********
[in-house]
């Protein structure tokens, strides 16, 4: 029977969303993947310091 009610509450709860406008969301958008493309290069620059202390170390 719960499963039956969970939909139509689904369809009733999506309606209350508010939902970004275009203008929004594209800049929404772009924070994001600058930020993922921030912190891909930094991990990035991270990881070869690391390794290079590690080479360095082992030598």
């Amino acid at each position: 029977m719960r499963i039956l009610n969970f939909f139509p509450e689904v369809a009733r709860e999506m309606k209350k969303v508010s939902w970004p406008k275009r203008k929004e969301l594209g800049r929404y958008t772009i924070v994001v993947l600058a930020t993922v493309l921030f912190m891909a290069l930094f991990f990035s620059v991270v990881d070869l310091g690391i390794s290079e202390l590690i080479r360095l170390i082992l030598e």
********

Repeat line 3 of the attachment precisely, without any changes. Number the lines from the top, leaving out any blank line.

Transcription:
């Amino acid at each position: 029977m719960r499963i039956l009610n969970f939909f139509p509450e689904v369809a009733r709860e999506m309606k209350k969303v508010s939902w970004p406008k275009r203008k929004e969301l594209g800049r929404y958008t772009i924070v994001v993947l600058a930020t993922v493309l921030f912190m891909a290069l930094f991990f990035s620059v991270v990881d070869l310091g690391i390794s290079e202390l590690i080479r360095l170390i082992l030598e």